Dallas celebrated Human Rights Day on Friday, December 10. The city is proud to support the values and beliefs of the Universal Declaration of Human Rights as adopted by the United Nations General Assembly.
The city further established December 10 as its own Human Rights Day, coinciding with the international day of celebration. Human Rights Day in DFW will serve as a reminder of Dallas’ efforts to promote equal rights for all people.
International Human Rights Day was founded on December 10, 1948, when the United Nations first implemented the Universal Declaration of Human Rights. The focus of the Declaration’s thirty articles is justice, freedom, and “peace in the world.”
Article One begins with the statement, “All humans are born free.” The Universal Declaration of Human Rights declares that all humans are entitled to certain rights regardless of their gender, nationality, religion, language, or any other status.
Human rights are described as fundamental rights and freedoms guaranteed to all people, no matter their beliefs, values, cultures, or opinions.
“Dallas is a strong, diverse, and welcoming city,” Mayor Eric Johnson stated in a press release. “While we still have significant work ahead of us as we build a more equitable city, I am confident that the people of Dallas are up to the task.”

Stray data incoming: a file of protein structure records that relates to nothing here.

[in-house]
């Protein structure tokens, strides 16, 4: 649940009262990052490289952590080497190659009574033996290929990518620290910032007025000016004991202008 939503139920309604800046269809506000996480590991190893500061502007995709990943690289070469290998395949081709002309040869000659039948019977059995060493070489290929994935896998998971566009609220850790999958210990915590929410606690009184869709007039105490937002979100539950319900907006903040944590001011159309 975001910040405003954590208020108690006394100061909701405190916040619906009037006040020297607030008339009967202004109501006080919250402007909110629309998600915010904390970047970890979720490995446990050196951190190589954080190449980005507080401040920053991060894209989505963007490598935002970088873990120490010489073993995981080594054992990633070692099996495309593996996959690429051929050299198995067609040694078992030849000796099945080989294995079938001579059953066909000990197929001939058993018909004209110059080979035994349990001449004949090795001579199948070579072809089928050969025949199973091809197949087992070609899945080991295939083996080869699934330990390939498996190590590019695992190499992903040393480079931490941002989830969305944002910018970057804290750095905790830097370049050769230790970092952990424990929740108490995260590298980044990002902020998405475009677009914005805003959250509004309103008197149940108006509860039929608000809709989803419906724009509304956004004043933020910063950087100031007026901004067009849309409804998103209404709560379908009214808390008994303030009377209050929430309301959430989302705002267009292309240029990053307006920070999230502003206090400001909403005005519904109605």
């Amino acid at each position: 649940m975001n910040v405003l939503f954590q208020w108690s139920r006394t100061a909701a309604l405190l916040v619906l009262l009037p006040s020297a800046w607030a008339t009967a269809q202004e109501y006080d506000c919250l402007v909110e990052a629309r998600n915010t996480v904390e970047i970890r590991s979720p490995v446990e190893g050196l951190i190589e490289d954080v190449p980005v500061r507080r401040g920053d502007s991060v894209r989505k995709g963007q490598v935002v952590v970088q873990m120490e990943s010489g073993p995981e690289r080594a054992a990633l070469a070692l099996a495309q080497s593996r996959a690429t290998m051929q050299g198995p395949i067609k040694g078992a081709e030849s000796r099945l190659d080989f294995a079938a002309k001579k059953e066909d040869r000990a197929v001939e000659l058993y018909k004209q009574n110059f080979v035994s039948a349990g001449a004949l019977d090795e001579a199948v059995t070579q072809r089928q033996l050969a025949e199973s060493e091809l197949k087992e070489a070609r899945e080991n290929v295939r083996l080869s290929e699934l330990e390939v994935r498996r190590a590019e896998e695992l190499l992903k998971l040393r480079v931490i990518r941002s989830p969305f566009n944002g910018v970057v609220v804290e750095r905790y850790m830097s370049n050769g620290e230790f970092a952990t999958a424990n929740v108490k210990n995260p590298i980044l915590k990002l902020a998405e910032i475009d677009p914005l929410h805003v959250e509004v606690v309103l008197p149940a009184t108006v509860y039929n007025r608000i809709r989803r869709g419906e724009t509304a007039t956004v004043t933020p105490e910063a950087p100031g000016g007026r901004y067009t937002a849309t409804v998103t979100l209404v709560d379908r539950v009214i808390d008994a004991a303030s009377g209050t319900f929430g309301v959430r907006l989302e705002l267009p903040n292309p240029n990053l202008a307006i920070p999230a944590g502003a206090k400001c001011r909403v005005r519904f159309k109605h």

The plan for upholding human rights extends to raising awareness of disabilities, security, safety, human trafficking, education, jobs, and freedom of choice, whether in religion, political stance, or any other facet of life.
“Human Rights Day in Dallas affirms our commitment to recognize and address the value of people and cultures in our community,” added Liz Cedillo-Pereira, Chief of Equity and Inclusion. “In partnership with our community partners, we stand together to fight against hatred, racism, and intolerance of all kinds.”
Last year, the Office of Equity and Inclusion hired its first human rights officer, LaToya Jackson. She commented on the human rights initiatives Dallas implemented in 2020.
“ADA Compliance, veteran’s rights, domestic violence, human trafficking, and mental health awareness are just some of the efforts we are undertaking to advance human rights in Dallas.”